Soccer News

Sepp Blatter and Michel Platini found not guilty

Former Fifa president Sepp Blatter and vice-president Michel Platini have both been found not guilty following their fraud trial in Switzerland.

The pair stood trial over a payment of 2m Swiss francs (£1.6m) made by Blatter to Platini in 2011.

Both men had denied wrongdoing and said the transfer was belated payment for Platini’s advisory work for Fifa.

On his arrival at the court on Friday, Blatter said: “I am not innocent in my life but in this case I am innocent.”

Blatter, 86, and former Uefa president Platini, 67, were banned from football in 2015 and indicted last November.

Following a case that was opened in 2015, their 11-day trial over the 2011 payment took place at the Federal Criminal Court in Bellinzona and concluded on 22 June.

“I wanted to express my happiness for all my loved ones that justice has finally been done after seven years of lies and manipulation,” said Platini.

“The truth has come to light during this trial and I deeply thank the judges of the tribunal for the independence of their decision.

“I kept saying it – my fight is a fight against injustice. I won a first game.

“In this case, there are culprits who did not appear during this trial. Let them count on me, we will meet again because I will not give up and I will go all the way in my quest for truth.”

Frenchman Platini had an illustrious playing career in football and is a three-time Ballon d’Or winner.

He captained France to victory at the 1984 European Championship and won the 1985 European Cup with Juventus.

Platini later went on to coach the French national team and became Uefa president in 2007.

When his own conduct was investigated by Fifa’s ethics committee as part of a wider bid to root out corruption from the organisation, he stood down from the presidency of Uefa and was subsequently banned from football for eight years, though that was later reduced to four.

His appeal against the ban was rejected by the Court of Arbitration for Sport (Cas) in 2020.

“Believe me, going from being a legend of world soccer to a devil is very difficult, especially when it comes to you in a totally unfair way,” added Platini.

Swiss businessman and sports administrator Blatter joined Fifa in 1975, became general secretary in 1981 and then president of world football’s governing body in 1998.

He remained in the role for 17 years and, following an investigation by Fifa’s ethics committee, received a ban from football for eight years – later reduced to six.

In 2021 he received a further six-year ban after the ethics committee investigated bonus payments.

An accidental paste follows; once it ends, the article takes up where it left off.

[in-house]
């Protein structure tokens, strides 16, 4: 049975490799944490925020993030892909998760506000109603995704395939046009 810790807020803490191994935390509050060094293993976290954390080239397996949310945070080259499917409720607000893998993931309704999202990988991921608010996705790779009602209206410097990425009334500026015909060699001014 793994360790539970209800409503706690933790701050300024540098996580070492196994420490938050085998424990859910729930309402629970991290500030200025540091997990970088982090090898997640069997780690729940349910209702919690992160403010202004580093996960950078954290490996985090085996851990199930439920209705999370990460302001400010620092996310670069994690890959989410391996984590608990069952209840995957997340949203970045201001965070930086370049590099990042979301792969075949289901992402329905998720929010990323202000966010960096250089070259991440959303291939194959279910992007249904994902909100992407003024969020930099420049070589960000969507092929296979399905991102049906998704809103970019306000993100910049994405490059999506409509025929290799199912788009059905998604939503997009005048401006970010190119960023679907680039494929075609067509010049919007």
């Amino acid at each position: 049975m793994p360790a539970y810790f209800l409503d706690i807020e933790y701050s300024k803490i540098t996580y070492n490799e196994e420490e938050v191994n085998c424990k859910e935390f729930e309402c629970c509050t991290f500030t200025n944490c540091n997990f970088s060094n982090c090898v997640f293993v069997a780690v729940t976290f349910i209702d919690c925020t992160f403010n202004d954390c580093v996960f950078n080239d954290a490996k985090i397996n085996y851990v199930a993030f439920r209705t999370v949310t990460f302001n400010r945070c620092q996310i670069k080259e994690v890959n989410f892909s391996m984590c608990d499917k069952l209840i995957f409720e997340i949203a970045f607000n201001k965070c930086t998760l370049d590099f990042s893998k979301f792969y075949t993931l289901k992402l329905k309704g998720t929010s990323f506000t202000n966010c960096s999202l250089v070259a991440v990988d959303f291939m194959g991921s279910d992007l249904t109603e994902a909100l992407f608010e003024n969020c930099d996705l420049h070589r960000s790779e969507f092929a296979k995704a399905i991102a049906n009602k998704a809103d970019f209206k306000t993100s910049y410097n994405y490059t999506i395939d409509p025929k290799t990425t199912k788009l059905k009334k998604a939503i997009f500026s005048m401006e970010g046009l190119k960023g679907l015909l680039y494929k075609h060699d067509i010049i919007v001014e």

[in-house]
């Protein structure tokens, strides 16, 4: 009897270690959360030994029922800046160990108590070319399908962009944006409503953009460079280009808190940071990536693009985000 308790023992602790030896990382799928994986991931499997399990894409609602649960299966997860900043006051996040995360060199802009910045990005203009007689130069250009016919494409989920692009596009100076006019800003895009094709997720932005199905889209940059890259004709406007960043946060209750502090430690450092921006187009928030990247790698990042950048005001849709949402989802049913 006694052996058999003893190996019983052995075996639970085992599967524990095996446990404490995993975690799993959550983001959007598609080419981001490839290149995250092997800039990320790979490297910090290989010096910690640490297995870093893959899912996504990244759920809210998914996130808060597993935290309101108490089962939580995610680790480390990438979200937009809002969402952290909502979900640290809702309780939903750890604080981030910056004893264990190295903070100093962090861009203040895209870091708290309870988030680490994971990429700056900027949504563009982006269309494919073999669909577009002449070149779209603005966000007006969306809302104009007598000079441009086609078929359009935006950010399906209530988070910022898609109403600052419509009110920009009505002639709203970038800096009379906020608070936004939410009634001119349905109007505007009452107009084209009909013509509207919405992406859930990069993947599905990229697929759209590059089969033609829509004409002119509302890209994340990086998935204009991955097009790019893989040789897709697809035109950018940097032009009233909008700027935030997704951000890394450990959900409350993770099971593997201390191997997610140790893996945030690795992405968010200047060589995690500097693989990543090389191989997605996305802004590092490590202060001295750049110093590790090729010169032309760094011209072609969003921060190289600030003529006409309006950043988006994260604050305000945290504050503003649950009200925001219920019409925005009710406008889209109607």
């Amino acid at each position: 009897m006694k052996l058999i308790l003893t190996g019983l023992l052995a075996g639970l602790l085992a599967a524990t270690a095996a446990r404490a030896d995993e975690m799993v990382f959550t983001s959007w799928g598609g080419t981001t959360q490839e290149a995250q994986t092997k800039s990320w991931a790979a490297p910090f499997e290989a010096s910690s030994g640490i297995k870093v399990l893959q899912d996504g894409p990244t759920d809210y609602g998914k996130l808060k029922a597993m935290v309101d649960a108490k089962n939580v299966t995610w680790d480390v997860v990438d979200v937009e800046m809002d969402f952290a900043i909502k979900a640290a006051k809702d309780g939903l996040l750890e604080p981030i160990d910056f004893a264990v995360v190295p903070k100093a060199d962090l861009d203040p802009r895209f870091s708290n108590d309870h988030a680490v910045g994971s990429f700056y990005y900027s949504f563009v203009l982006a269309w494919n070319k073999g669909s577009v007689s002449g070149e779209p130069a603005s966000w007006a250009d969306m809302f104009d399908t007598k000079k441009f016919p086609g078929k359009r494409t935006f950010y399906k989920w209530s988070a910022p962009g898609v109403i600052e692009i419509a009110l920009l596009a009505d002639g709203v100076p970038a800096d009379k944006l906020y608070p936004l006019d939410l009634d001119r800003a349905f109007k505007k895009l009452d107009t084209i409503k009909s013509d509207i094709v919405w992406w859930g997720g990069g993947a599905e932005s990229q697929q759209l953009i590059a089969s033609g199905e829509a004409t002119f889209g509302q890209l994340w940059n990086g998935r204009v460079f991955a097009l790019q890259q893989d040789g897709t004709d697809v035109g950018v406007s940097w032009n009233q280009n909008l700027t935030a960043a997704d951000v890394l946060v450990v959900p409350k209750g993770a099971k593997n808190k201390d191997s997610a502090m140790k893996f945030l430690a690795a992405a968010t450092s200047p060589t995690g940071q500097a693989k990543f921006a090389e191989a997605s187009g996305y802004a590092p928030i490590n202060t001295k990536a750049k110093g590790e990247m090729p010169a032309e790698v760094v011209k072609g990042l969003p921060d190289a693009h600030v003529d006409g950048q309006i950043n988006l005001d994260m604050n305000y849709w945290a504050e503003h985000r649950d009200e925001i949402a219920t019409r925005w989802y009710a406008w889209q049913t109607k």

Following the verdict, Blatter said: “[I am] relaxed, definitely, because during seven years I was always under pressure because there was a court case opened against me.

“Now it’s finished, so I am happy. I am also happy about international football.

“It’s justice, but it’s a victory for me.”

In 2015, US prosecutors charged several top Fifa executives with corruption following a major inquiry by the FBI.

The charges came after a dramatic raid on a luxury hotel in Zurich and the arrest of seven Fifa executives.

Blatter later resigned as Fifa president and Platini himself became embroiled in the investigation and withdrew his candidacy for the post.

Fifa also later suspended former Fifa secretary general Jerome Valcke from all football-related activity after allegations of misconduct over World Cup ticket sales and TV deals.

His 12-year ban was later reduced to 10 in a decision which was upheld by Cas.

In his testimony during the trial, Blatter said he asked Platini to be his adviser when he was first appointed president of football’s world governing body in 1998.

He said former France captain Platini wanted 1m Swiss francs (£816,030) per year but Blatter told him Fifa could not afford that fee.

They instead settled on 300,000 Swiss francs (£244,809) per year, with the outstanding total to be paid at a later date.

“I knew when we started with Michel Platini that is not the total, and we would look at it later,” Blatter had told the court during the trial, adding they shook hands on their “gentleman’s agreement”.

He added: “It was an agreement between two sportsmen. I found nothing wrong with that.”

Platini said: “I trusted the president, and knew he would pay me one day.”

Platini stopped working for Fifa in 2002 but did not pursue the payment until 2010, telling the court he had not needed the money at the time of his departure, when – according to Blatter – Fifa was in any case “broke”.

However, Platini later heard that two former employees had received substantial payments and approached Fifa, who he said told him to send an invoice. He did so in January 2011, with the money paid 10 days later after approval by Blatter.

The Swiss Office of the Attorney General accused Blatter and Platini of “fraud, in the alternative of misappropriation, in the further alternative of criminal mismanagement as well as of forgery of a document”.

Platini, who was also charged as an accomplice, said he felt the ban was a deliberate attempt to stop him from becoming Fifa president in 2015.

A written judgement published by the court stated: “After examining and evaluating all evidence and circumstantial evidence as well as hearing various witnesses in the main hearing, the criminal court came to the conclusion that the result of the evidence supports the version of the accused [Blatter and Platini].

“The facts of the indictment cannot, therefore, be considered to have been created with a probability bordering on certainty.”

Fifa said it “takes note of the verdict” and “will await the full reasoned judgement before commenting further”.

source – BBC Sport